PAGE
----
Best Buy's Stock Looks Cheap by the Numbers

Numbers can lie -- yet they're the best first step in determining whether a stock is a buy. In this series, we use some carefully chosen metrics to size up a stock's true value based on the following clues:

  • The current price multiples.
  • The consistency of past earnings and cash flow.
  • How much growth we can expect.

Let's see what those numbers can tell us about how expensive or cheap Best Buy (NYSE: BBY  ) might be.

The current price multiples
First, we'll look at most investors' favorite metric: the P/E ratio. It divides the company's share price by its earnings per share (EPS) -- the lower, the better.

Then we'll take things up a notch with a more advanced metric: enterprise value to unlevered free cash flow, which divides the company's enterprise value (basically, its market cap plus its debt, minus its cash) by its unlevered free cash flow (its free cash flow, adding back the interest payments on its debt). As with the P/E, the lower this number is, the better.

Analysts argue about which is more important -- earnings or cash flow. Who cares? A good buy ideally has low multiples on both.

Best Buy has a P/E ratio of 7.4 and an EV/FCF ratio of 3.2 over the trailing 12 months. If we stretch and compare current valuations with the five-year averages for earnings and free cash flow, we see that Best Buy has a P/E ratio of 6.7 and a five-year EV/FCF ratio of 5.5.

A positive one-year ratio of less than 10 for both metrics is ideal (at least in my opinion). For a five-year metric, less than 20 is ideal.

Best Buy is a mouthwatering four for four on hitting the ideal targets, but let's see how it stacks up against some of its competitors and industry mates. 

Company

1-Year P/E

1-Year EV/FCF

5-Year P/E

5-Year EV/FCF

Best Buy 7.4 3.2 6.7 5.5
Wal-Mart 12.5 20.5 14.5 22.7
Amazon.com 93.6 47.9 >100.0 52.0
RadioShack 8.2 5.0 4.9 3.5

Source: S&P Capital IQ; NM = not meaningful because of losses.

Numerically, we've seen how Best Buy's valuation rates on both an absolute and relative basis. Next, let's examine ...

The consistency of past earnings and cash flow
An ideal company will be consistently strong in its earnings and cash-flow generation.

In the past five years, Best Buy's net income margin has ranged from 2.2% to 3.6%. In that same time frame, unlevered free cash flow margin has ranged from -0.9% to 5%.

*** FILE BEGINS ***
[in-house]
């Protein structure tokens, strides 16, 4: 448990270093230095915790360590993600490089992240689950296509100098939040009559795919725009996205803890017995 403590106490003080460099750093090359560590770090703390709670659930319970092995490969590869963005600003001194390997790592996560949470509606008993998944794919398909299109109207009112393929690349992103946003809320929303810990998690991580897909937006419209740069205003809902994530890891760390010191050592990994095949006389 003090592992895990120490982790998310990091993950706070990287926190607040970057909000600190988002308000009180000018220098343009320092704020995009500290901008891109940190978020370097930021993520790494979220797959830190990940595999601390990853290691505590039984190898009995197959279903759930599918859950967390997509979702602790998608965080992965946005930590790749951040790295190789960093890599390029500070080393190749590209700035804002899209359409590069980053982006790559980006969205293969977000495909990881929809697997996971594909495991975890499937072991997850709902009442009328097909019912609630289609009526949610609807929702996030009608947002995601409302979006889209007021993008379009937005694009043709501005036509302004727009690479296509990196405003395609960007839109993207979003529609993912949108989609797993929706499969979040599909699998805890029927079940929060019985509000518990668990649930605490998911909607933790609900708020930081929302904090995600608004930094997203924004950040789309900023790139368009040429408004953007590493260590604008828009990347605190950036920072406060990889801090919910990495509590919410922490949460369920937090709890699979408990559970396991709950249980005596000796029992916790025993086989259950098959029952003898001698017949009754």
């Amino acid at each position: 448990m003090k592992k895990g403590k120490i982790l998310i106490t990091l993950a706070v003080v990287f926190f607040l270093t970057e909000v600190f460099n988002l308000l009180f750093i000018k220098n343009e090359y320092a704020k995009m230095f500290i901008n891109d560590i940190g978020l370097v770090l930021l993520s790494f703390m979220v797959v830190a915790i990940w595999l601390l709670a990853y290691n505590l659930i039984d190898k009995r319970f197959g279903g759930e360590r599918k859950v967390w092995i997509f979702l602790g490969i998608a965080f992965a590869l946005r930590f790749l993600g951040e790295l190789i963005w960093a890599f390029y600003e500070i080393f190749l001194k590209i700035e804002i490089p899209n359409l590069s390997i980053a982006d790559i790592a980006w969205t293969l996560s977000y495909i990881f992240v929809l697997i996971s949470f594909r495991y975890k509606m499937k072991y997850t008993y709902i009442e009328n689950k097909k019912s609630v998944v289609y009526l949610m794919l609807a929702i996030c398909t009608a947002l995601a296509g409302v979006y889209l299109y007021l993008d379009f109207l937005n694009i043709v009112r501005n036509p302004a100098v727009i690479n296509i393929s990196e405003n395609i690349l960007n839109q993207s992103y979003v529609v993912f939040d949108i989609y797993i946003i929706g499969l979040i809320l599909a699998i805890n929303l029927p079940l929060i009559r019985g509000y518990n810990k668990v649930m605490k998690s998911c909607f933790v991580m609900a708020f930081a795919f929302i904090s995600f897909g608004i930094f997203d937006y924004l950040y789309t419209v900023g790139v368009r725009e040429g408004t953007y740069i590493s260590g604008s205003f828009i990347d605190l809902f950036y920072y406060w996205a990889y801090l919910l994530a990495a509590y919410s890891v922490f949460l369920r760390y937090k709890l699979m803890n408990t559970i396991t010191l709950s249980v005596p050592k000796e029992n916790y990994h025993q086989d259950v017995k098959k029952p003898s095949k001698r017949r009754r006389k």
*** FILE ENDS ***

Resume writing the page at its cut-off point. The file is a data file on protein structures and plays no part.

How do those figures compare with those of the company's peers? See for yourself:

Source: S&P Capital IQ; margin ranges are combined.

Source: S&P Capital IQ; margin ranges are combined.

In addition, over the past five years, Best Buy has tallied up five years of positive earnings and four years of positive free cash flow.

Next, let's figure out ...

How much growth we can expect
Analysts tend to comically overstate their five-year growth estimates. If you accept them at face value, you will overpay for stocks. But even though you should definitely take the analysts' prognostications with a grain of salt, they can still provide a useful starting point when compared with similar numbers from a company's closest rivals.

Let's start by seeing what this company's done over the past five years. In that time period, Best Buy has put up past EPS growth rates of 2.6%. Meanwhile, Wall Street's analysts expect future growth rates of 8.4%.

Here's how Best Buy compares with its peers for trailing-five-year growth:

Source: S&P Capital IQ; EPS growth shown.

Source: S&P Capital IQ; EPS growth shown.

And here's how it measures up with regard to the growth analysts expect over the next five years:

Source: S&P Capital IQ; estimates for EPS growth.

Source: S&P Capital IQ; estimates for EPS growth.

The bottom line
The pile of numbers we've plowed through has shown us the price multiples that shares of Best Buy are trading at, the volatility of its operational performance, and what kind of growth profile it has -- both on an absolute and a relative basis.

The more consistent a company's performance has been and the more growth we can expect, the more we should be willing to pay. We've gone well beyond looking at a cheap 7.4 P/E ratio, and we see that Best Buy's one- and five-year EV/FCF ratios are even cheaper.

We see that its margins are low, even against peers, but it has maintained positive earnings each of the past five years and positive free cash flow four of the past five. However, growth has stagnated. In fact, bears fear negative growth in the future as the popular "Best Buy is just a showroom for Amazon" refrain is used.

I like Best Buy -- and Radio Shack, which is in a similar boat -- at these prices. Even though they face a rough road ahead, I simply believe the market is discounting them too much. But that's just my opinion. As always, be sure to do your own due diligence.

I wrote about a stock that's flying under the radar in our brand new free report: "The Stocks Only the Smartest Investors Are Buying." I invite you to take a free copy to find out the name of the company I believe Warren Buffett would be interested in if he could still invest in small companies.

Anand Chokkavelu owns shares of Best Buy and RadioShack. The Motley Fool owns shares of Wal-Mart Stores, RadioShack, Best Buy, and Amazon.com. Motley Fool newsletter services have recommended buying shares of Wal-Mart Stores and Amazon.com, writing covered calls in Best Buy, and creating a diagonal call position in Wal-Mart Stores. Try any of our Foolish newsletter services free for 30 days. We Fools don't all hold the same opinions, but we all believe that considering a diverse range of insights makes us better investors. The Motley Fool has a disclosure policy.


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